Resolution of Major Issues - Violations of Probation and Supervised Release
|Ch. 7 Pt. A||GUIDELINES MANUAL||November 1, 2005|
With the exception of residency in, or participation in the program of, a community corrections facility,* which is available only for a sentence of probation, the conditions of supervised release authorized by statute are the same as those for a sentence of probation. When the court finds that the defendant violated a condition of supervised release, it may continue the defendant on supervised release, with or without extending the term or modifying the conditions, or revoke supervised release and impose a term of imprisonment. The periods of imprisonment authorized by statute for a violation of the conditions of supervised release generally are more limited, however, than those available for a violation of the conditions of probation. 18 U.S.C. § 3583(e)(3).
*Note: Section 3583(d) of title 18, United States Code, provides that "[t]he court may order, as a further condition of supervised release...any condition set forth as a discretionary condition of probation in section 3563(b)(1) through (b)(10) and (b)(12) through (b)(20), and any other condition it considers to be appropriate." Subsection (b)(11) of section 3563 of title 18, United States Code, is explicitly excluded as a condition of supervised release. Before the enactment of the Antiterrorism and Effective Death Penalty Act of 1996, the condition at 18 U.S.C. § 3563(b)(11) was intermittent confinement. The Act deleted 18 U.S.C. § 3563(b)(2), authorizing the payment of a fine as a condition of probation, and redesignated the remaining conditions of probation set forth in 18 U.S.C. § 3563(b); intermittent confinement is now set forth at subsection (b)(10), whereas subsection (b)(11) sets forth the condition of residency at a community corrections facility. It would appear that intermittent confinement now is authorized as a condition of supervised release and that community confinement now is not authorized as a condition of supervised release.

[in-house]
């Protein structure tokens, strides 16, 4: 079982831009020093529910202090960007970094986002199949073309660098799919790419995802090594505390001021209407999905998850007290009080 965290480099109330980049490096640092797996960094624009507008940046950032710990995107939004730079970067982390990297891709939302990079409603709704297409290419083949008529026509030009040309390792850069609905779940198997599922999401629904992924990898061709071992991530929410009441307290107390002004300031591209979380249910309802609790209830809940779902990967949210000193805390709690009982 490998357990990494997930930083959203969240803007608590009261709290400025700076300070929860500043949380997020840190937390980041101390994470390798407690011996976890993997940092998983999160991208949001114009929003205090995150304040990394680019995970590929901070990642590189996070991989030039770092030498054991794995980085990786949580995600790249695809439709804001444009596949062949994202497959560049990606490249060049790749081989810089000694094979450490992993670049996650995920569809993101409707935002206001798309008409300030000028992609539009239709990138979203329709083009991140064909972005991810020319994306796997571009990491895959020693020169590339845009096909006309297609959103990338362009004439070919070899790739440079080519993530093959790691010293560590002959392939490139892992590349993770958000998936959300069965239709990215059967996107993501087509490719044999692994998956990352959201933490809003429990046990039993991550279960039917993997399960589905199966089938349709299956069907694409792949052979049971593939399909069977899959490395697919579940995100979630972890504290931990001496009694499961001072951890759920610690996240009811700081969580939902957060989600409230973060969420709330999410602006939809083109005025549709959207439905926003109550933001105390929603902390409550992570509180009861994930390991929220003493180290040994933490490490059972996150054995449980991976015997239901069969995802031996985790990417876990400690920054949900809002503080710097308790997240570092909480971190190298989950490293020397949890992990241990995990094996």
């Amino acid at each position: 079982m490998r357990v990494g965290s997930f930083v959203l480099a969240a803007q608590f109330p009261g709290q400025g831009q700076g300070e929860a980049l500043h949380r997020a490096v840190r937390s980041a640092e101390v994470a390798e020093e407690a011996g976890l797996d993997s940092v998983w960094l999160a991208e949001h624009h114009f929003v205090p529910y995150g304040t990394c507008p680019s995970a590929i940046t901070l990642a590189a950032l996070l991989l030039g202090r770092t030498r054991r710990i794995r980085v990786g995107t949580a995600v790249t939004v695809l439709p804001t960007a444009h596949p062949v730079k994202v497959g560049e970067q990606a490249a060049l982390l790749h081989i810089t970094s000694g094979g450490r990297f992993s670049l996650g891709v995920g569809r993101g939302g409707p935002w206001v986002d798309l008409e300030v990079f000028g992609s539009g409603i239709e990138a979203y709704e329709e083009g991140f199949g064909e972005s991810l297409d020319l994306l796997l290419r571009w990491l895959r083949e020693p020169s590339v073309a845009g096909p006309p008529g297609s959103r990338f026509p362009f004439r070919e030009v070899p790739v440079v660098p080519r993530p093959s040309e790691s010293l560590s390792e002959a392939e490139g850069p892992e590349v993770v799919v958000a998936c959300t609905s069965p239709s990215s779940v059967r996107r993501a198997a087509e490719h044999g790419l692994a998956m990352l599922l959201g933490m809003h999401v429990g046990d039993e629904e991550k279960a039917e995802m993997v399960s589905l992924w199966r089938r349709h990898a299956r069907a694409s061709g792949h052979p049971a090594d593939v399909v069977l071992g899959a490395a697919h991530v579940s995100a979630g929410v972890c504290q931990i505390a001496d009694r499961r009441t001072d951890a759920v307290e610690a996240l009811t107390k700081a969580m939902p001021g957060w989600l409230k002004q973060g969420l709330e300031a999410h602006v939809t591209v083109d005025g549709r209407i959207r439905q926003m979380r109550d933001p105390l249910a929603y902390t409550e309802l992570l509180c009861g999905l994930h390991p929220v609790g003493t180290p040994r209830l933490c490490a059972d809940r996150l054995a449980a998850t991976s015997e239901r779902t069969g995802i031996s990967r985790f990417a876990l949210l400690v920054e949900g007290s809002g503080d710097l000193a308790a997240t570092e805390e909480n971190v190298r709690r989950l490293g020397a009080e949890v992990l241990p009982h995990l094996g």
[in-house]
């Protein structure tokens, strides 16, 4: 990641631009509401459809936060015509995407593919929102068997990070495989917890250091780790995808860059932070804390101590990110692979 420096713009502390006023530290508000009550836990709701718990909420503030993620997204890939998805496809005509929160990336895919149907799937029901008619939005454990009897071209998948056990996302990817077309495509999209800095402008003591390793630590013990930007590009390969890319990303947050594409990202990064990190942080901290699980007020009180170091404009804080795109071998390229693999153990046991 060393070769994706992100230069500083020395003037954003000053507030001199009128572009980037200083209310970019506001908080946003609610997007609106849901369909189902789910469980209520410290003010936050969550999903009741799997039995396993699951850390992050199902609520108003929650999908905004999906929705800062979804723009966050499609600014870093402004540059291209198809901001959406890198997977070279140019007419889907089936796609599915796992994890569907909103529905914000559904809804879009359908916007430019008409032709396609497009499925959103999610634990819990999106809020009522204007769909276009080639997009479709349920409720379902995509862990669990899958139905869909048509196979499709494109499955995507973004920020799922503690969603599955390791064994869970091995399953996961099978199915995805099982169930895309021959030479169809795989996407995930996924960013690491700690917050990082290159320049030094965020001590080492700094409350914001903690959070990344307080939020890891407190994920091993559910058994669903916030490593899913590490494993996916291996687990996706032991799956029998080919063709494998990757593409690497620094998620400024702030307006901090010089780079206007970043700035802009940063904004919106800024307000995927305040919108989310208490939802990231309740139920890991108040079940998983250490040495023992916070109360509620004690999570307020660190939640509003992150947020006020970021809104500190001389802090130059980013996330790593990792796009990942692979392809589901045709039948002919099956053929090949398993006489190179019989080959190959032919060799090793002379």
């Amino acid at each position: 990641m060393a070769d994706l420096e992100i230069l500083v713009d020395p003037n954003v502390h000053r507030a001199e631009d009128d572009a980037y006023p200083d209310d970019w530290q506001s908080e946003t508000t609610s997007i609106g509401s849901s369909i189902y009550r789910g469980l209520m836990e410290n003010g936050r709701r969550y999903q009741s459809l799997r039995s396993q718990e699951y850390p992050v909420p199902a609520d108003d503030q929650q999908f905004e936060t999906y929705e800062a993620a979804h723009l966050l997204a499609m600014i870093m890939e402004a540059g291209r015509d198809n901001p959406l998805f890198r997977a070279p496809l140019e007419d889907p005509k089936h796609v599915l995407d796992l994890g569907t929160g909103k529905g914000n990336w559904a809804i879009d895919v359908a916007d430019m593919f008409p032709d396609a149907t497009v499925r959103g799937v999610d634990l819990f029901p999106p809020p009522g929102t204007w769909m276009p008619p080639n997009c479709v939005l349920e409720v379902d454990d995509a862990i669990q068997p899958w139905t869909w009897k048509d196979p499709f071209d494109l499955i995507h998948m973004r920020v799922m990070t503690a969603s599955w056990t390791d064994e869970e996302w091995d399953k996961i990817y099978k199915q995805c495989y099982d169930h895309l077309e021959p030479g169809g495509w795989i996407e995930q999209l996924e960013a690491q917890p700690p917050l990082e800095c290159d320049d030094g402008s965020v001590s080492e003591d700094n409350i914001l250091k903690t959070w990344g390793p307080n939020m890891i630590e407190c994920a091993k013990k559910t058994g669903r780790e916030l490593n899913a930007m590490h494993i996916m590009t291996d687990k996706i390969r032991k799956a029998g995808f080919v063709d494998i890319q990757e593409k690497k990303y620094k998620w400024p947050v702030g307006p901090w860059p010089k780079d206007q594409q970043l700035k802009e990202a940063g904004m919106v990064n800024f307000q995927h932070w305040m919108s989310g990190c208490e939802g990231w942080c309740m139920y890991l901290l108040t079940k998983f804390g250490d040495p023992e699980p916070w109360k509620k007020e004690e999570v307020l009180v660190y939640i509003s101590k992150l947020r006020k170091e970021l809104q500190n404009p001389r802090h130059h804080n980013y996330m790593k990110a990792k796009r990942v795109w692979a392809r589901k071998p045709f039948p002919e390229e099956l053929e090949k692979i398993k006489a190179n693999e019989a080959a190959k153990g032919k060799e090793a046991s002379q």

However, there is some question as to whether Congress intended this result. Although the Antiterrorism and Effective Death Penalty Act of 1996 redesignated the remaining paragraphs of section 3563(b), it failed to make the corresponding redesignations in 18 U.S.C. § 3583(d), regarding discretionary conditions of supervised release.
3. Resolution of Major Issues
(a) Guidelines versus Policy Statements.
At the outset, the Commission faced a choice between promulgating guidelines or issuing advisory policy statements for the revocation of probation and supervised release. After considered debate and input from judges, probation officers, and prosecuting and defense attorneys, the Commission decided, for a variety of reasons, initially to issue policy statements. Not only was the policy statement option expressly authorized by statute, but this approach provided greater flexibility to both the Commission and the courts. Unlike guidelines, policy statements are not subject to the May 1 statutory deadline for submission to Congress, and the Commission believed that it would benefit from the additional time to consider complex issues relating to revocation guidelines provided by the policy statement option.
Moreover, the Commission anticipates that, because of its greater flexibility, the policy statement option will provide better opportunities for evaluation by the courts and the Commission. This flexibility is important, given that supervised release as a method of post-incarceration supervision and transformation of probation from a suspension of sentence to a sentence in itself represent recent changes in federal sentencing practices. After an adequate period of evaluation, the Commission intends to promulgate revocation guidelines.
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